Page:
Recession pummels South’s ‘miracle' economy
With seven states now seeing double-digit unemployment rates, the region is feeling some of the costs of a low-wage economy.
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Growing income inequality "is a national story, but the South may show it most dramatically because they pushed the low-wage strategy most successfully," says Joseph Persky, an economist at the University of Illinois in Chicago, who has studied the economy of the South. He believes the region's low-wage, anti-union model won't survive as the economy moves away from traditional manufacturing industries. "[The South] can't compete with Mexico, let alone China."Skip to next paragraph
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Local conservatives paint a slightly different picture: In the past three decades, majority-black, Democratic counties such as Warren and Hancock have seen government share of county domestic product grow to more than 50 percent. That, they say, has suppressed enterprise and self-determination.
When a French perfume bottle-maker moved into Hancock County, says Sparta shopkeeper Mr. Hill, most job applications came from outside the county. Locals who got hired showed little interest in the work and tended not to last, he adds.
"There's work to be done here, but people don't want to do it," agrees Andrew Coard, who lived all over the world before settling in a turn-of-the-century farmhouse in tiny Jewell, Ga., and opening an antiques shop. Even with unemployment at historic highs in the area, Mr. Coard says he can't find anybody to drive 20 miles to fix up his property.
"The predominant white culture in the South has been strongly oriented towards creation of wealth, not so much redistribution of wealth, and [President] Obama's current policies are really a challenge to that whole idea," says Merle Black, a political science professor at Emory University in Atlanta. Conservatives here fear a Democratic Washington will use the recession to push greater regulation and taxes in the region.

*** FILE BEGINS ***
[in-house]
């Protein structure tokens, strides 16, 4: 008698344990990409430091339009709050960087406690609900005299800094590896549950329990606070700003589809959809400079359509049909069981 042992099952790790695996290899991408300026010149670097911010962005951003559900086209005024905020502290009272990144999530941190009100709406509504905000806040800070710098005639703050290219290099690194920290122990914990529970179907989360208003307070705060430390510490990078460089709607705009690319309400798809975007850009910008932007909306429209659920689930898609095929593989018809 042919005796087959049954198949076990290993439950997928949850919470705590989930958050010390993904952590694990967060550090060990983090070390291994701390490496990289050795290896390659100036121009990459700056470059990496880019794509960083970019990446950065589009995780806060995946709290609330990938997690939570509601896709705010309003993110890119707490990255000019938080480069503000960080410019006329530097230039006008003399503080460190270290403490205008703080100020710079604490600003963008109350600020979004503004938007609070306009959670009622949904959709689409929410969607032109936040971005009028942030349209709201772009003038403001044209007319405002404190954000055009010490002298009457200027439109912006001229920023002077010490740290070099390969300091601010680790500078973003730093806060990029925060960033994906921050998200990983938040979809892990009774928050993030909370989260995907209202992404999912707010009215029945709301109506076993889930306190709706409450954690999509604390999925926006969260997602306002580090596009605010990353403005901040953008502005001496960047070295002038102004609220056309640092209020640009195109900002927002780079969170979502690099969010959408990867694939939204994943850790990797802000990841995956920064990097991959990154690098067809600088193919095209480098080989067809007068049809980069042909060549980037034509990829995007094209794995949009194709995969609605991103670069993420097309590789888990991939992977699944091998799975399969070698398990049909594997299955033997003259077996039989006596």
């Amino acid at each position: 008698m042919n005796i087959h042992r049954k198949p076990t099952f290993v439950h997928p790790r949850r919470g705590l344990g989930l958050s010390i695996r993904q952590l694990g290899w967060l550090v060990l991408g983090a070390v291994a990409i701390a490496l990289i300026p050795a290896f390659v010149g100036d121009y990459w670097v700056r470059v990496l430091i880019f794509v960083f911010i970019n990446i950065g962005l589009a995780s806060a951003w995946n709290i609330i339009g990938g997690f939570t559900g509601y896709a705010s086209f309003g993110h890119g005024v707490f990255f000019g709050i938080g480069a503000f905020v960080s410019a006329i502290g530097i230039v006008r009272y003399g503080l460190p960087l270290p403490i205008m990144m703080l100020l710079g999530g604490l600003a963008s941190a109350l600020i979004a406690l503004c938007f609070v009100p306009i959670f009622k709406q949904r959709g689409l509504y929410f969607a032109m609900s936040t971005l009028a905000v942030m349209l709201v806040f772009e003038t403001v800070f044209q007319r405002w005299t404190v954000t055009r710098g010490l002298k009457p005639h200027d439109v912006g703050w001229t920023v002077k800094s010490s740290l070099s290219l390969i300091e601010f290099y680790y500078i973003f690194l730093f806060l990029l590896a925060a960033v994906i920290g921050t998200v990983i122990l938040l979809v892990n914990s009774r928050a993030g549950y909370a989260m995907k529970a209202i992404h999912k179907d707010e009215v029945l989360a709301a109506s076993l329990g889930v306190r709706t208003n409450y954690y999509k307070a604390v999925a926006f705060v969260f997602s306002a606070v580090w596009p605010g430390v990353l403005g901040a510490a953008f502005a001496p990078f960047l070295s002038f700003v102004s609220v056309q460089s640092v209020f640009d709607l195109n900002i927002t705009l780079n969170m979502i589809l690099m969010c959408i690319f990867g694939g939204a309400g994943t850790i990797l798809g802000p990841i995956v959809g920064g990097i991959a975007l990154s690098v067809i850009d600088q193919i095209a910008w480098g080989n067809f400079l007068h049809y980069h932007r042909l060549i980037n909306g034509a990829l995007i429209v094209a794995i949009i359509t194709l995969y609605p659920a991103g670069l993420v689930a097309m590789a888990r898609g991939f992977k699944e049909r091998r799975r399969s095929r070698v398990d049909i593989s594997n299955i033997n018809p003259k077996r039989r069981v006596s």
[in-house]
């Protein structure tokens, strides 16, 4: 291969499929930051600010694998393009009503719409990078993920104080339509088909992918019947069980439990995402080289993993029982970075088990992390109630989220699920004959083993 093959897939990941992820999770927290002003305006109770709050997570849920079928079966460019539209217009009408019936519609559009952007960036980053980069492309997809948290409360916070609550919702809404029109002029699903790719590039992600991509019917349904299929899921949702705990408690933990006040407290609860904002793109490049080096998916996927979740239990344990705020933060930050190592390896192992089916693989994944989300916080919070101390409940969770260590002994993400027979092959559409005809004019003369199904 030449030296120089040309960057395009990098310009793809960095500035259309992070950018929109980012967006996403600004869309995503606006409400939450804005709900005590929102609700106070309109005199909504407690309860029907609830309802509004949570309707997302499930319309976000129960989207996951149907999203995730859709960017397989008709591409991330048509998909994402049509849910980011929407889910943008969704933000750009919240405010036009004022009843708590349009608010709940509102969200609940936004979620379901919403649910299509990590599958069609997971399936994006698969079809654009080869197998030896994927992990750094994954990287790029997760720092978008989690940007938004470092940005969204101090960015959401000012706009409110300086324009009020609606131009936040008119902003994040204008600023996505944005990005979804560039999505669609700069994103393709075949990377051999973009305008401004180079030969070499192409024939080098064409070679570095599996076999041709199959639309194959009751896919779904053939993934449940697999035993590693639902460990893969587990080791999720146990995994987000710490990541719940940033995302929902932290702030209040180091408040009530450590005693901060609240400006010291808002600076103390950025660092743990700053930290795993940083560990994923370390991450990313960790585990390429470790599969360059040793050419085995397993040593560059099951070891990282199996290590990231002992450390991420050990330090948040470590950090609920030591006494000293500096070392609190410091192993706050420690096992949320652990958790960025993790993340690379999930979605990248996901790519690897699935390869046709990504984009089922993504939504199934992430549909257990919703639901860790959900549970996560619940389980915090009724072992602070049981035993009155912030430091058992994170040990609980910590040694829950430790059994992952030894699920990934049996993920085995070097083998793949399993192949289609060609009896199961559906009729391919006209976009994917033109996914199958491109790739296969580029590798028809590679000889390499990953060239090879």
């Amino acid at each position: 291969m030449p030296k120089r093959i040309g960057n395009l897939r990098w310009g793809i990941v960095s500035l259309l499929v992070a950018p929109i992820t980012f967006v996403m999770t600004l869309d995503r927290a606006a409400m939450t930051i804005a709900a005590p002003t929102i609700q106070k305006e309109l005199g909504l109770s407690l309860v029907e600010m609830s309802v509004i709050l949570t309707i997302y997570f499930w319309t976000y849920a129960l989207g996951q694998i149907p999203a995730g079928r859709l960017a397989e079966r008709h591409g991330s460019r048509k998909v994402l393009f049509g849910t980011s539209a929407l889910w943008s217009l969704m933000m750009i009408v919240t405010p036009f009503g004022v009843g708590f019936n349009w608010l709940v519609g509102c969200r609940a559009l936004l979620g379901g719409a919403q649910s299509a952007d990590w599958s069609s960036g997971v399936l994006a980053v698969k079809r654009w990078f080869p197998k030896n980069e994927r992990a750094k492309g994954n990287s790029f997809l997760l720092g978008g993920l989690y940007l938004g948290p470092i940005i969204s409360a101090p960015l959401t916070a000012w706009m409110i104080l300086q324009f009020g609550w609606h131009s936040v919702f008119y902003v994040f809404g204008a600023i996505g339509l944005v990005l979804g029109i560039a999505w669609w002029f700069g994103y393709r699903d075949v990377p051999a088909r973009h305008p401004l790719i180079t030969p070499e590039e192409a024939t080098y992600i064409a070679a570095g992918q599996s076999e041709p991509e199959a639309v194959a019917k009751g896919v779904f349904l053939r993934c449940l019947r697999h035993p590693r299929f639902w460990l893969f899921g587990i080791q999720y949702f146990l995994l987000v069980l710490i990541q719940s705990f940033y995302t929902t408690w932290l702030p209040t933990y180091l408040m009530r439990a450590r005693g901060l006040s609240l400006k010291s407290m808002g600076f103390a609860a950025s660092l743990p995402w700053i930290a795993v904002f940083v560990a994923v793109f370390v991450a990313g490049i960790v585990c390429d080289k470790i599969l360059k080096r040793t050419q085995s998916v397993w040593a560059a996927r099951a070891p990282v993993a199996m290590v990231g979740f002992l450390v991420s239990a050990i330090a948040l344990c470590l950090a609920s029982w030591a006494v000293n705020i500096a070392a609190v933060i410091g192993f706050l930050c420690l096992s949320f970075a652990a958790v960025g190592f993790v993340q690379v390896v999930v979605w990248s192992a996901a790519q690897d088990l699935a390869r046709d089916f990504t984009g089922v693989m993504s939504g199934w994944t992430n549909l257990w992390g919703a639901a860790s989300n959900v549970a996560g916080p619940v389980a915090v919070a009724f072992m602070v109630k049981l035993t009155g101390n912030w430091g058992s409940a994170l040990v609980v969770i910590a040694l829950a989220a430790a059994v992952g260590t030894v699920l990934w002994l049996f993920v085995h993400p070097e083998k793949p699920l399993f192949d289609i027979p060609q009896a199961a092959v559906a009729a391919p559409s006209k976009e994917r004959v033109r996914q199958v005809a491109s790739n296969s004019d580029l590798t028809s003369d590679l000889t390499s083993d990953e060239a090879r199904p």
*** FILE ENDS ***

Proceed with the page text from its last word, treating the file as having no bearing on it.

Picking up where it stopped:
That won't be easy. The South's most unpopular governor right now is North Carolina's Bev Perdue, a Democrat who faces 25 percent approval ratings after proposing $1.6 billion in new taxes to plug a budget gap. And none of the 23 states that voted to expand unemployment benefits during this recession are in the South.
Conservatives maintain their faith in the Southern model. The South's economy may be struggling now, but in the long-term, it is more likely to be successful, says Patrick Fleenor, chief economist at the conservative Tax Foundation in Washington.
"The way to fix this economy is to invest in human capital and encourage people to invest in themselves. The state can't fix the wage gap through income transfers," he says.
For Sparta resident David Smith, what's important is not how jobs are created but how soon. The retiree watches the streets from the porch of the old Drummer Hotel, now a low-income apartment complex. He sees crime up and too many residents idle. "I'm just glad I'm not out there having to look for a job," he says.